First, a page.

In an effort to keep the rooms as pure and spare as possible, Atherton and Keener forewent traditional moldings in favor of a subtle reveal at the top and bottom of the wall. They sprayed the ceiling with silver Ralph Lauren metallic paint, selected to tonally match the concrete floors and reflect light deeper into the room. As a result, says Keener, “the walls feel more sculptural.”

    Photo by: Ye Rin Mok

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  The curving white wall in Atherton’s bedroom is optimally sited to capture shadows from the redbud tree outside his window. Pip, the dog, will have to content himself with concrete floors—–at least until his housemates buy a couch. Or a rug.  Photo by: Ye Rin Mok
    The curving white wall in Atherton’s bedroom is optimally sited to capture shadows from the redbud tree outside his window. Pip, the dog, will have to content himself with concrete floors—–at least until his housemates buy a couch. Or a rug.

    Photo by: Ye Rin Mok

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  Atherton's bedroom also contains a miniature piano; outside is a red bud tree, an appealing spot for mellow contemplation.  Photo by: Ye Rin Mok
    Atherton's bedroom also contains a miniature piano; outside is a red bud tree, an appealing spot for mellow contemplation.

    Photo by: Ye Rin Mok

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  Keener's bedroom contains a bed, a pair of boots, and a selection of books—and nothing else.  Photo by: Ye Rin Mok
    Keener's bedroom contains a bed, a pair of boots, and a selection of books—and nothing else.

    Photo by: Ye Rin Mok

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  Since their house is intentionally short on furniture (not to mention a couch) Keener often sits on the floor when others might seek out a chair.  Photo by: Ye Rin Mok
    Since their house is intentionally short on furniture (not to mention a couch) Keener often sits on the floor when others might seek out a chair.

    Photo by: Ye Rin Mok

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  Keener demonstrates how the translucent glass doors in the hallway pivot to create larger private spaces, like an expanded bathroom.  Photo by: Ye Rin Mok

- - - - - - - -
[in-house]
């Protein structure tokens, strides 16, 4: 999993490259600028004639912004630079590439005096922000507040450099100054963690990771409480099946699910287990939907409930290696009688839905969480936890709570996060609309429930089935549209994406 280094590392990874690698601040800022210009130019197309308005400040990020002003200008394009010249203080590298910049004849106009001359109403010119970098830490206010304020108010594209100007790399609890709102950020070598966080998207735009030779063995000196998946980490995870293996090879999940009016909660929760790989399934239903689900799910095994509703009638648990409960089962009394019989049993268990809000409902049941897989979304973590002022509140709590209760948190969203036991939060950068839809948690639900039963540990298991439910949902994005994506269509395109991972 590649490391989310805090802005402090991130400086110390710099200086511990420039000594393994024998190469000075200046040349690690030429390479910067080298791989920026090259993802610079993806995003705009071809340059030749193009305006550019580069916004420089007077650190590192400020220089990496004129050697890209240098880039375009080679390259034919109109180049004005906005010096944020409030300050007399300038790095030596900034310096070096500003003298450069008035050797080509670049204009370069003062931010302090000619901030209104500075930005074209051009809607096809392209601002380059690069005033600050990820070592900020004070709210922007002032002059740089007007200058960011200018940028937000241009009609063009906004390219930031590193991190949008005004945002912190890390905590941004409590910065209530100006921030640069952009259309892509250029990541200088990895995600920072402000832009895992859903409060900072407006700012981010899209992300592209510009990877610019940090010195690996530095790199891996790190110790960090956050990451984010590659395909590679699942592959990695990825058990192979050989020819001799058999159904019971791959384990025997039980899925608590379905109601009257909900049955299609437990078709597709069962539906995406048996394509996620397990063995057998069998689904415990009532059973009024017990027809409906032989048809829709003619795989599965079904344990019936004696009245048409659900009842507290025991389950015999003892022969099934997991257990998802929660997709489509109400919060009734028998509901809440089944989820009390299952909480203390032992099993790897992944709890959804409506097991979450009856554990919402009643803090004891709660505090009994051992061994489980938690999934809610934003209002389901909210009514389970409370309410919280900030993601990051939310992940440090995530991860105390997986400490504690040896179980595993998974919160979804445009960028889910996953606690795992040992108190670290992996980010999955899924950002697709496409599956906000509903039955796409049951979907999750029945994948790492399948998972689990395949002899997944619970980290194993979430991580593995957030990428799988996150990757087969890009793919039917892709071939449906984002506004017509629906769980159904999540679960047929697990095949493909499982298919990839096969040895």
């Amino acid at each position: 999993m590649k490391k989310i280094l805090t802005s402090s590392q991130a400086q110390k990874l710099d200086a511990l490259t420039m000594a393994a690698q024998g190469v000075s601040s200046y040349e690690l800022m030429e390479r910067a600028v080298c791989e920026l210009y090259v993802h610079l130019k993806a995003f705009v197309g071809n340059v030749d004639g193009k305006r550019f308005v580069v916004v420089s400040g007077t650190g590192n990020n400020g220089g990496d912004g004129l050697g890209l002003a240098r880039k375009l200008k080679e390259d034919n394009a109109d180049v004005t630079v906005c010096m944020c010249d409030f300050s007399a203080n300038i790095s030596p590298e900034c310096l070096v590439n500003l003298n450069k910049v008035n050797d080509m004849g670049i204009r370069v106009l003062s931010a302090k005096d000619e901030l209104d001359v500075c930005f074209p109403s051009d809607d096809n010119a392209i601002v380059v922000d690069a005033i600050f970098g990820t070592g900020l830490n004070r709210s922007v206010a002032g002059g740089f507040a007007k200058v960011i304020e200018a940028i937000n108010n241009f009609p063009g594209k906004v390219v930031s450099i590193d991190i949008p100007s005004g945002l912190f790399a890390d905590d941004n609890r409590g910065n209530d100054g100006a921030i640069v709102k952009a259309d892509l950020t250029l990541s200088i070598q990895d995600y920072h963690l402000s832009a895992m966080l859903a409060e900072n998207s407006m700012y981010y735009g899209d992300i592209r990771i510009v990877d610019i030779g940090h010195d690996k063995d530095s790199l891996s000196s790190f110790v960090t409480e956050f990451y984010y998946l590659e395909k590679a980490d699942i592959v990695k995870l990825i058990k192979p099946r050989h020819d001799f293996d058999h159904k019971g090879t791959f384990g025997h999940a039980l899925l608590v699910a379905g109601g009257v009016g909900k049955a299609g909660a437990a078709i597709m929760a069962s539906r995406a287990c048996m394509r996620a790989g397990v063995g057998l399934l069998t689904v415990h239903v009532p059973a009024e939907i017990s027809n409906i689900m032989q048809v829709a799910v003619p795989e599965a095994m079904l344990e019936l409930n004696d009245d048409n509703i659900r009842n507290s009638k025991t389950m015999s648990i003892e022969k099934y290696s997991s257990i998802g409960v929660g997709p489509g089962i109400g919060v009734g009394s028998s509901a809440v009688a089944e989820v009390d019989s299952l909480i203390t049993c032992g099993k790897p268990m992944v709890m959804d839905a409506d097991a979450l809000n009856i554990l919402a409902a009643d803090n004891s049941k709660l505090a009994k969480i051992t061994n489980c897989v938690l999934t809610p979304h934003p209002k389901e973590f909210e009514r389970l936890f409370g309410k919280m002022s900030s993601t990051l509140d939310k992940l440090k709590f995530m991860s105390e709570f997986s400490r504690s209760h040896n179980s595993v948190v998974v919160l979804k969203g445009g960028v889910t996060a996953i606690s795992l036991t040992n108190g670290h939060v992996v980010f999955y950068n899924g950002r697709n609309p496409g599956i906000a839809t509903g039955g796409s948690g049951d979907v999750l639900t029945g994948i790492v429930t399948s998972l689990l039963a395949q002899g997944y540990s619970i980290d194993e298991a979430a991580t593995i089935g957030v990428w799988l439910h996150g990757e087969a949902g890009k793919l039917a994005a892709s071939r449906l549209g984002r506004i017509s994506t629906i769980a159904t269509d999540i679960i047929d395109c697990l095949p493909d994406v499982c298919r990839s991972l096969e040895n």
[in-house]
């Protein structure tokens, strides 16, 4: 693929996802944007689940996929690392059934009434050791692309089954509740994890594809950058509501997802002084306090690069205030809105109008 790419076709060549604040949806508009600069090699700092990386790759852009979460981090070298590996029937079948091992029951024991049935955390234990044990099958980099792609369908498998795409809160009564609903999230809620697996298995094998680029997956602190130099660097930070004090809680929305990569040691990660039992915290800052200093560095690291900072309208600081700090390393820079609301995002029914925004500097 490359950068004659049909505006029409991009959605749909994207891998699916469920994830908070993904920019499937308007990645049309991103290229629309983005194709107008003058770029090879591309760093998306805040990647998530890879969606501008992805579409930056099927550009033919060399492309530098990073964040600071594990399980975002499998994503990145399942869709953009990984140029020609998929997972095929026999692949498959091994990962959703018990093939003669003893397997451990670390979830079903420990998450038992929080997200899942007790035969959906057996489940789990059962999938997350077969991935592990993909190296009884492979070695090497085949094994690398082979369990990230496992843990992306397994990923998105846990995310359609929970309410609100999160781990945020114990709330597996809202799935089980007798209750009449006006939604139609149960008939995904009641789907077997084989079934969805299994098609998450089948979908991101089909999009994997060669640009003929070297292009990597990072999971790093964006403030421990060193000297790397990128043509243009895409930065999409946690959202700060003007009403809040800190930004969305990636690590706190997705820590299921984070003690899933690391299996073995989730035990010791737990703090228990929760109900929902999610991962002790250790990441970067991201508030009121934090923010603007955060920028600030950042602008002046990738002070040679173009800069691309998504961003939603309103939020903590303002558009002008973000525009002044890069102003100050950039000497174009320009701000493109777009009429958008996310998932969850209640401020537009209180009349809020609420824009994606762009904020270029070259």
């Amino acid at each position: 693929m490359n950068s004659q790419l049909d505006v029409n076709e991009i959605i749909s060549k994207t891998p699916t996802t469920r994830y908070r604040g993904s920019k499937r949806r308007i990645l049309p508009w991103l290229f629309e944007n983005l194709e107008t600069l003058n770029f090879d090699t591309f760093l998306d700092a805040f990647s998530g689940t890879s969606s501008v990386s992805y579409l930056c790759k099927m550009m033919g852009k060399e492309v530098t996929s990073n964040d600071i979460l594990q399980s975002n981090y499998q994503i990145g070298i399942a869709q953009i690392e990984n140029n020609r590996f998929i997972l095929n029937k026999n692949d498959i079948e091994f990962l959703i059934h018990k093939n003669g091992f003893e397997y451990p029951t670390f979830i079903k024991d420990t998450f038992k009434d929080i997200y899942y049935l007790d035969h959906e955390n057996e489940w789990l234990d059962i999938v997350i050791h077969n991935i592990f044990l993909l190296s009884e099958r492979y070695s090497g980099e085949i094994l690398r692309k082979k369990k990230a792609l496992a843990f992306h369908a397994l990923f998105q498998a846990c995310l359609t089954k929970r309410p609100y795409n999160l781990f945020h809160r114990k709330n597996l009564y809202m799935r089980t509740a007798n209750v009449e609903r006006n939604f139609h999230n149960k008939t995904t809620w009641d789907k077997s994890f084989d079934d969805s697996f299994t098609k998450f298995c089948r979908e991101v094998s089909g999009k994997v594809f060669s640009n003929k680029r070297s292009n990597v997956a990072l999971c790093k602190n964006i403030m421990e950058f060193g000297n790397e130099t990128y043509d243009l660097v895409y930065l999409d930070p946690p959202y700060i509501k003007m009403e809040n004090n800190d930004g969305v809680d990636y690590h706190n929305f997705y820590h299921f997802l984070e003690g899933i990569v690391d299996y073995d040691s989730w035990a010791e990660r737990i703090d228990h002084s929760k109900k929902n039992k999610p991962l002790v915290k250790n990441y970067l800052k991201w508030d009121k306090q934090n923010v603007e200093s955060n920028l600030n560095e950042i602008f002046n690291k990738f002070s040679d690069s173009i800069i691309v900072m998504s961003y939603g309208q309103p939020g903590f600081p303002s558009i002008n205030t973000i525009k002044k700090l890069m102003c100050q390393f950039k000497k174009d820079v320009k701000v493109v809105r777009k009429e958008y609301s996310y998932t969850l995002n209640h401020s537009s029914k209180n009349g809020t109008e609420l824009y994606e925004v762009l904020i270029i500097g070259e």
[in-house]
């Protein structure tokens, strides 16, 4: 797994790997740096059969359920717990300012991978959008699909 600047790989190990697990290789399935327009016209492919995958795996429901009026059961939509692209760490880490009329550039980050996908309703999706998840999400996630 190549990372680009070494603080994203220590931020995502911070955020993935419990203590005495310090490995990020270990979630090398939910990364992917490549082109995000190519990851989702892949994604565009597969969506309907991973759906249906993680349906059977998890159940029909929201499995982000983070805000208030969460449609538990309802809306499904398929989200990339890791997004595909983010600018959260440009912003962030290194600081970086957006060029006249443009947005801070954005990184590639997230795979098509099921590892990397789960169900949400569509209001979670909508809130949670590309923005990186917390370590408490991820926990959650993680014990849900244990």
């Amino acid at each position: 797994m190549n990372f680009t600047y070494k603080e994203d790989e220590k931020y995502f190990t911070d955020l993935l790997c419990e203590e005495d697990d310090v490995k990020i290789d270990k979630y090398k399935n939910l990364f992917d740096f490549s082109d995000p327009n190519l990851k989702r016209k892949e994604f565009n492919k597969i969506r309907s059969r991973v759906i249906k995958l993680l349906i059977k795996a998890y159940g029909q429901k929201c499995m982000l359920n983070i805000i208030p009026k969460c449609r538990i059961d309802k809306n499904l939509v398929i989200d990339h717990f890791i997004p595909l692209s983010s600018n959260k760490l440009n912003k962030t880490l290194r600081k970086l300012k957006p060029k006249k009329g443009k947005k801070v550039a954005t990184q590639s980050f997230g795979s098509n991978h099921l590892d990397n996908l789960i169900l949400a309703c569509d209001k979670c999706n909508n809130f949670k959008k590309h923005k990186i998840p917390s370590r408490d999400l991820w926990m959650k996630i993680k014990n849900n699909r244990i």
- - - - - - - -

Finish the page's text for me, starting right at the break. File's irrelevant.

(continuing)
Keener demonstrates how the translucent glass doors in the hallway pivot to create larger private spaces, like an expanded bathroom.

    Photo by: Ye Rin Mok

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  Atherton made the bathtub and sinks by hand, out of marine-grade plywood held together with aluminum spline joints and dyed with Behlen Solar Lux in jet black. To make them waterproof, he coated every surface in a thick layer of West System marine epoxy, popular with builders of wooden boats. The components are inexpensive, but the process is time consuming: Each piece took five days to make.  Photo by: Ye Rin Mok
    Atherton made the bathtub and sinks by hand, out of marine-grade plywood held together with aluminum spline joints and dyed with Behlen Solar Lux in jet black. To make them waterproof, he coated every surface in a thick layer of West System marine epoxy, popular with builders of wooden boats. The components are inexpensive, but the process is time consuming: Each piece took five days to make.

    Photo by: Ye Rin Mok

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  A detail of the basin Atherton made for the kitchen.  Photo by: Ye Rin Mok
    A detail of the basin Atherton made for the kitchen.

    Photo by: Ye Rin Mok

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  “Neither of us were too keen on the idea of having handles on the closets or cabinets,” says Atherton. So they cut narrow slots at the edge of the kitchen cabinet fronts to serve as hand pulls.  Photo by: Ye Rin Mok